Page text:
LAWFUEL – The Legal Newswire – When Apple Inc. released its vaunted iPhone in June, critics were intrigued by its cutting-edge form touch-screen technology. Barely a month later, a doctor from Iowa publicly claimed he’d actually come up with the idea first, and he filed a patent-infringement lawsuit.
Apple and other big technology companies have long complained that such suits are frivolous — and are becoming far too commonplace. They’ve taken their case to Congress, which may soon pass legislation intended to rein in patent litigation and its related costs. The House passed a version of the Patent Reform Act on Friday, while the Senate is expected to take up the issue soon.
Passage of patent reform would certainly placate many technology companies, while angering critics who fear a trampling of the property rights of relatively powerless inventors.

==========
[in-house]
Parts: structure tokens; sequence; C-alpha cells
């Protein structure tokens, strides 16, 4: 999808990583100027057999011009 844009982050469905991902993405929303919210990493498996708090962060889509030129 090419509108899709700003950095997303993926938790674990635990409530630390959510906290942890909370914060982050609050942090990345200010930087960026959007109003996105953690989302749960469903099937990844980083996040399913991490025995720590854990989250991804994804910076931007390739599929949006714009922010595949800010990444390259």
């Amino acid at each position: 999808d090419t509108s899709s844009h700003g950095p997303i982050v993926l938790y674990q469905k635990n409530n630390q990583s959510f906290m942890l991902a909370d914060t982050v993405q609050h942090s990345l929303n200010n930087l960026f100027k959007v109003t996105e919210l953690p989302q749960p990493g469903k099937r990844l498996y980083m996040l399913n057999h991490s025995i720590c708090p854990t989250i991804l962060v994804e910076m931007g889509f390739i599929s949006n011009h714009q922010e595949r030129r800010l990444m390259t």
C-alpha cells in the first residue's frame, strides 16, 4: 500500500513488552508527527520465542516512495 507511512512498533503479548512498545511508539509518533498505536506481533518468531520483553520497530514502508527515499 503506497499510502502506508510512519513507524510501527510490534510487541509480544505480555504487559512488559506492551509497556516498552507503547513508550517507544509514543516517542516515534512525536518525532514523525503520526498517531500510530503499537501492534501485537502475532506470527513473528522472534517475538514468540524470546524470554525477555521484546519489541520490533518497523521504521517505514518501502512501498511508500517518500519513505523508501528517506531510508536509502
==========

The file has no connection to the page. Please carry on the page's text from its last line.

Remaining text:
But its effect on occupants of the space in-between — the holding companies thriving on gathering patents and enforcing them with lawsuits — is uncertain. Branded by big technology companies as “patent trolls,” for supposedly buying up patents for no reason other than to threaten lawsuits and collect cash settlements, these companies aren’t easily legislated out of existence, attorneys and experts say.
“The legislation will lessen their threat to defendants, but it won’t lessen it to the extent it will go away,” said Bruce Rose, a partner in the intellectual property practice at Alston & Bird LLP in Charlotte, N.C.